What Is Graduated Vesting?

Graduated vesting is the acceleration of benefits that employees receive as they increase the length of their service to an employer.

Federal law mandates that employers establish a vesting schedule for most employer contributions to company retirement plans. The schedule specifies the minimum number of years a company may require employees to work before they earn the right to all or part of the employer contributions made to their accounts.

How Graduated Vesting Works

A graduated vesting schedule for a defined benefit (DB) plan requires an employee to have worked for a certain number of years in order to be 100% vested in the employer-funded benefits.

For example, an employee may have to work for seven years to become fully vested but will be 20% vested after three years, 40% vested after four years, 60% after five years, and 80% after six years of service. If they leave the company before putting in six years, they lose a portion of the money that the company invested for them.

A defined benefit plan is a type of pension plan. The retirement benefits for each employee are computed using a formula that considers factors such as length of employment and salary history.

Defined benefit plans have restrictions on whether and how an employee can withdraw funds without penalties. The employer and/or their asset manager are responsible for managing the plan's investments and they assume all investment risk.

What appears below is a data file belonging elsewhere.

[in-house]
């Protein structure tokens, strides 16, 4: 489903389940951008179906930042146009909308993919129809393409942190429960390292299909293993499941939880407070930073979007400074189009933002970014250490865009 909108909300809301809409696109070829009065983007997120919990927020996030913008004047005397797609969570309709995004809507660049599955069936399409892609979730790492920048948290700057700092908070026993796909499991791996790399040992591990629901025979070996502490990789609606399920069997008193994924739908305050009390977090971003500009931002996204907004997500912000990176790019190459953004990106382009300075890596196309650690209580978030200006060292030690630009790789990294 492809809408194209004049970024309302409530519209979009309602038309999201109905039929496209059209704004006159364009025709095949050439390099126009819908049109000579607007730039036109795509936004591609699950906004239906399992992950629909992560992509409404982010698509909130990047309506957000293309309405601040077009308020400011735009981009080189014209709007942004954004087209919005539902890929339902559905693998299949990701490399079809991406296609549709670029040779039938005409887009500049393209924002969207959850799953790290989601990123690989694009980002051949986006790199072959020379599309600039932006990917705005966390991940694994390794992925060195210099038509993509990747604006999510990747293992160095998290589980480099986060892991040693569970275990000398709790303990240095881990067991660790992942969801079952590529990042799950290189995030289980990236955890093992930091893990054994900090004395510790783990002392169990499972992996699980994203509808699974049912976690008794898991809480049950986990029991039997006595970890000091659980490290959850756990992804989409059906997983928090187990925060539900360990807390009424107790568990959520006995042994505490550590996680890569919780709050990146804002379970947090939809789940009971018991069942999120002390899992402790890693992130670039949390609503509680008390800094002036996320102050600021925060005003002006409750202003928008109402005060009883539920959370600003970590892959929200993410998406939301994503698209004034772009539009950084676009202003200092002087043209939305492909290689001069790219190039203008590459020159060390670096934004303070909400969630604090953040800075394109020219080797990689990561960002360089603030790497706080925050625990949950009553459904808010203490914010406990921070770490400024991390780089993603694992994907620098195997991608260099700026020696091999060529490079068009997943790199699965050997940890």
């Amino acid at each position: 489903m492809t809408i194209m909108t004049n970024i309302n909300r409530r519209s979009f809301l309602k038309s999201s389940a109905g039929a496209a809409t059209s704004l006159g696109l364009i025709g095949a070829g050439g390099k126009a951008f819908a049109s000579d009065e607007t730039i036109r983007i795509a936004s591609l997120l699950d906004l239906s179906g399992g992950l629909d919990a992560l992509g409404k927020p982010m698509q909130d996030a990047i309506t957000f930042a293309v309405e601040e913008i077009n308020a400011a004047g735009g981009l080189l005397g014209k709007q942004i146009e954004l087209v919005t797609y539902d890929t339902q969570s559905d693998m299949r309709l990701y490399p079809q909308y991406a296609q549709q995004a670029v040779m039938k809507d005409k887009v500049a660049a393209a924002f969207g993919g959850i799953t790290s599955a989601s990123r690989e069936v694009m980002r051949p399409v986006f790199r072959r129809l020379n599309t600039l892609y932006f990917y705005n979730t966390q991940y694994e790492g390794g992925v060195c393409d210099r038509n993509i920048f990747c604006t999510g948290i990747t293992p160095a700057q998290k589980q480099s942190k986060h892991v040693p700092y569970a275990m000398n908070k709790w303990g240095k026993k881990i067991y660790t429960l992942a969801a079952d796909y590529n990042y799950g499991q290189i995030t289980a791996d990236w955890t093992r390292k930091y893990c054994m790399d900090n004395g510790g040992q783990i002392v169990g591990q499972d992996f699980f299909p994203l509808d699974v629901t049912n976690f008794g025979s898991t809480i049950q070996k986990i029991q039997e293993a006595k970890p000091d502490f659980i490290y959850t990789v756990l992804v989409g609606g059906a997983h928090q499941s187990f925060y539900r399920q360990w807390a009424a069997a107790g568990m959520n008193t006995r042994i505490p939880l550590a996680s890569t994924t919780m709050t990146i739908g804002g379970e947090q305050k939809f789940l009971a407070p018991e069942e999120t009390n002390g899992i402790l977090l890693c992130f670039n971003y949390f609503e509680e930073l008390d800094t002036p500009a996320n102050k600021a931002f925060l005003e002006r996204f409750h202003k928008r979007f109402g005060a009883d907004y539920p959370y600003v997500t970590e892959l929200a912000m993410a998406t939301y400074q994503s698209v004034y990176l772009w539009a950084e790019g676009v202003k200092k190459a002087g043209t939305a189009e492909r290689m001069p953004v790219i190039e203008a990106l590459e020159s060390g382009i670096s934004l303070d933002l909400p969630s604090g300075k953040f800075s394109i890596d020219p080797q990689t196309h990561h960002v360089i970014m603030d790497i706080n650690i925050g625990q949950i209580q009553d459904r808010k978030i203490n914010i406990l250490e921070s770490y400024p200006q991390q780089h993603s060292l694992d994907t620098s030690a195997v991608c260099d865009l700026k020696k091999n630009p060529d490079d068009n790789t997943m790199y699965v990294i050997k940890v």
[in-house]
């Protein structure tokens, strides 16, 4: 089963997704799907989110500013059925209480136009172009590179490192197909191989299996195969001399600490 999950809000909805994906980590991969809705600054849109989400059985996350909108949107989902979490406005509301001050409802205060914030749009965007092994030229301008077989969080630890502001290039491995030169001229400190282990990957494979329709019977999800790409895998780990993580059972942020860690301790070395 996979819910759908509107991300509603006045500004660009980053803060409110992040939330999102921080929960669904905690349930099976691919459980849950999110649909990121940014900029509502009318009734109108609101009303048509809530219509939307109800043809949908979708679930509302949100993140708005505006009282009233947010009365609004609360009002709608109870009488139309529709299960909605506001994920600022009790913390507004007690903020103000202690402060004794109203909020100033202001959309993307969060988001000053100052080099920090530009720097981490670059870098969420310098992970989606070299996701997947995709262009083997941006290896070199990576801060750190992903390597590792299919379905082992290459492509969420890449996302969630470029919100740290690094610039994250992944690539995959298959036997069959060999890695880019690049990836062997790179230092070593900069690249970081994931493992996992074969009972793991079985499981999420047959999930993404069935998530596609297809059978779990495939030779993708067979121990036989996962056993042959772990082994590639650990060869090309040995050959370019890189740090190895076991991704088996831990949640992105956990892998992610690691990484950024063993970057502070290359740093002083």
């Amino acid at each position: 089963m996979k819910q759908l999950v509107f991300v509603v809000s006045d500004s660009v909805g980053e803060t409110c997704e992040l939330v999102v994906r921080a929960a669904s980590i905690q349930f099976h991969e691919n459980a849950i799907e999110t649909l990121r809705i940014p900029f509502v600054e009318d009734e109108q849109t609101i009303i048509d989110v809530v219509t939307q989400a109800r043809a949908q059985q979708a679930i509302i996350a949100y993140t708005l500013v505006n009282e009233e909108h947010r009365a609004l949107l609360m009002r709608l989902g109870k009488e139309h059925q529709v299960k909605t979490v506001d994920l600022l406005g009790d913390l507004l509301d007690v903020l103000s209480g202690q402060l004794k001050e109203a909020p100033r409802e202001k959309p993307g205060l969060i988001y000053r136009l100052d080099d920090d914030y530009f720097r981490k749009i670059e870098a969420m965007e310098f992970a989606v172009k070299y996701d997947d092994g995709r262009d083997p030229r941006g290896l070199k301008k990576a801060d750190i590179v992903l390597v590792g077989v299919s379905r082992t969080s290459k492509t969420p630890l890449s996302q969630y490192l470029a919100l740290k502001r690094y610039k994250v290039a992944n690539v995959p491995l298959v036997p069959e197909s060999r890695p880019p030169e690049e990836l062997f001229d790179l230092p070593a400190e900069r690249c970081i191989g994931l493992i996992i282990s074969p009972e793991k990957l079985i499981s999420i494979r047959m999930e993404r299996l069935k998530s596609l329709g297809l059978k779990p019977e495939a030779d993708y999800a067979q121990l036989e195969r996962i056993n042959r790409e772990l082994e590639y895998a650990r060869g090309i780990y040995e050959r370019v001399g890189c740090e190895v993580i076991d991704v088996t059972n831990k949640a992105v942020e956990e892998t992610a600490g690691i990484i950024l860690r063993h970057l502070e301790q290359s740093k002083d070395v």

Annual Additions and Vesting Periods

When starting work for a new employer, an employee must often wait a period of years to begin receiving employer contributions to a retirement plan. The employee may begin contributing sooner but the employer match is delayed to ensure that the employee stays long enough to begin adding value. The graduated vesting period may be determined in the job negotiation phase.

Graduated vesting is common in start-up environments, in which vesting with stock bonuses helps sweeten the pot during a period of difficult growth. For example, an employee’s stock might become 25% vested in the first year, 25% the second year, 25% the third year, and fully vested after four years. An employee who leaves after just two years forfeits half of the bonus. 

In some cases, vesting is immediate instead of gradual. This includes the employees’ own salary-deferral contributions to a retirement plan, including SEP and SIMPLE plans.

In a SEP plan, employer contributions are made on a discretionary basis. The employer decides each year whether to make a contribution and how much to make. In a SIMPLE plan, the employer is allowed a tax deduction for contributions and may also elect when and whether to make matching contributions.